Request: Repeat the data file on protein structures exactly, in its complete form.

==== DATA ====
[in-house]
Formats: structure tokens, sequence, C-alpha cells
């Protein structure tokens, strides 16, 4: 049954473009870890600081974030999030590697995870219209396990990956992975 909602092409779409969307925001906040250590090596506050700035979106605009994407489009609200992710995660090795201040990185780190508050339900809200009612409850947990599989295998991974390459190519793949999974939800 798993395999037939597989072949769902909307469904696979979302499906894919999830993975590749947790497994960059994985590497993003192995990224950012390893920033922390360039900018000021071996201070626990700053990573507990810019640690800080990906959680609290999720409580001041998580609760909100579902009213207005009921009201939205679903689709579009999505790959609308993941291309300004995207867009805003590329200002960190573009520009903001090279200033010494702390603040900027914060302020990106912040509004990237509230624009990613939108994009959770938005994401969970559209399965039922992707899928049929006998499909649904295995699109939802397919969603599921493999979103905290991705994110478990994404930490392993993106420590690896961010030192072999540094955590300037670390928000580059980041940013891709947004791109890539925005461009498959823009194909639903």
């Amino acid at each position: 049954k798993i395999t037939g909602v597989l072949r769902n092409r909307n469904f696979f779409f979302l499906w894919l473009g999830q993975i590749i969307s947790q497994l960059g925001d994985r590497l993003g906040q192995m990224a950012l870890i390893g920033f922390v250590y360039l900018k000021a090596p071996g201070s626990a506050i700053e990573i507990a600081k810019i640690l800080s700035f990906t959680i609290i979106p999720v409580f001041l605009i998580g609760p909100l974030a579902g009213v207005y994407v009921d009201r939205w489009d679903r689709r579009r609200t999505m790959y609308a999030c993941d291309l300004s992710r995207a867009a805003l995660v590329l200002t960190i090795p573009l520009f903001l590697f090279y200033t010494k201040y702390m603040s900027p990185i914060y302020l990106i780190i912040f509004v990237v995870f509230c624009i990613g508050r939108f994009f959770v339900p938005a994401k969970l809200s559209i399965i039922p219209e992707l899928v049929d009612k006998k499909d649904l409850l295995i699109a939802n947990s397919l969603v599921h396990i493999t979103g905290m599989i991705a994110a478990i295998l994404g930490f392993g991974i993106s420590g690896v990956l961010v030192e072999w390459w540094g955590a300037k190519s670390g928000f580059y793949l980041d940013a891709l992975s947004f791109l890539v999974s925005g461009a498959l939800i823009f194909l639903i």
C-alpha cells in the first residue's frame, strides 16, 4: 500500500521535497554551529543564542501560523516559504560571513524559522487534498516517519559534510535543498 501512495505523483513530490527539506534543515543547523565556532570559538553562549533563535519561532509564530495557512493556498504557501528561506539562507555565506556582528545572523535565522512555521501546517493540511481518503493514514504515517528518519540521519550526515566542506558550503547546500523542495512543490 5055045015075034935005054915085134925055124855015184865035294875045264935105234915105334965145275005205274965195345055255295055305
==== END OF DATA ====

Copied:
[in-house]
Formats: structure tokens, sequence, C-alpha cells
């Protein structure tokens, strides 16, 4: 049954473009870890600081974030999030590697995870219209396990990956992975 909602092409779409969307925001906040250590090596506050700035979106605009994407489009609200992710995660090795201040990185780190508050339900809200009612409850947990599989295998991974390459190519793949999974939800 798993395999037939597989072949769902909307469904696979979302499906894919999830993975590749947790497994960059994985590497993003192995990224950012390893920033922390360039900018000021071996201070626990700053990573507990810019640690800080990906959680609290999720409580001041998580609760909100579902009213207005009921009201939205679903689709579009999505790959609308993941291309300004995207867009805003590329200002960190573009520009903001090279200033010494702390603040900027914060302020990106912040509004990237509230624009990613939108994009959770938005994401969970559209399965039922992707899928049929006998499909649904295995699109939802397919969603599921493999979103905290991705994110478990994404930490392993993106420590690896961010030192072999540094955590300037670390928000580059980041940013891709947004791109890539925005461009498959823009194909639903």
């Amino acid at each position: 049954k798993i395999t037939g909602v597989l072949r769902n092409r909307n469904f696979f779409f979302l499906w894919l473009g999830q993975i590749i969307s947790q497994l960059g925001d994985r590497l993003g906040q192995m990224a950012l870890i390893g920033f922390v250590y360039l900018k000021a090596p071996g201070s626990a506050i700053e990573i507990a600081k810019i640690l800080s700035f990906t959680i609290i979106p999720v409580f001041l605009i998580g609760p909100l974030a579902g009213v207005y994407v009921d009201r939205w489009d679903r689709r579009r609200t999505m790959y609308a999030c993941d291309l300004s992710r995207a867009a805003l995660v590329l200002t960190i090795p573009l520009f903001l590697f090279y200033t010494k201040y702390m603040s900027p990185i914060y302020l990106i780190i912040f509004v990237v995870f509230c624009i990613g508050r939108f994009f959770v339900p938005a994401k969970l809200s559209i399965i039922p219209e992707l899928v049929d009612k006998k499909d649904l409850l295995i699109a939802n947990s397919l969603v599921h396990i493999t979103g905290m599989i991705a994110a478990i295998l994404g930490f392993g991974i993106s420590g690896v990956l961010v030192e072999w390459w540094g955590a300037k190519s670390g928000f580059y793949l980041d940013a891709l992975s947004f791109l890539v999974s925005g461009a498959l939800i823009f194909l639903i």
C-alpha cells in the first residue's frame, strides 16, 4: 500500500521535497554551529543564542501560523516559504560571513524559522487534498516517519559534510535543498 501512495505523483513530490527539506534543515543547523565556532570559538553562549533563535519561532509564530495557512493556498504557501528561506539562507555565506556582528545572523535565522512555521501546517493540511481518503493514514504515517528518519540521519550526515566542506558550503547546500523542495512543490 5055045015075034935005054915085134925055124855015184865035294875045264935105234915105334965145275005205274965195345055255295055305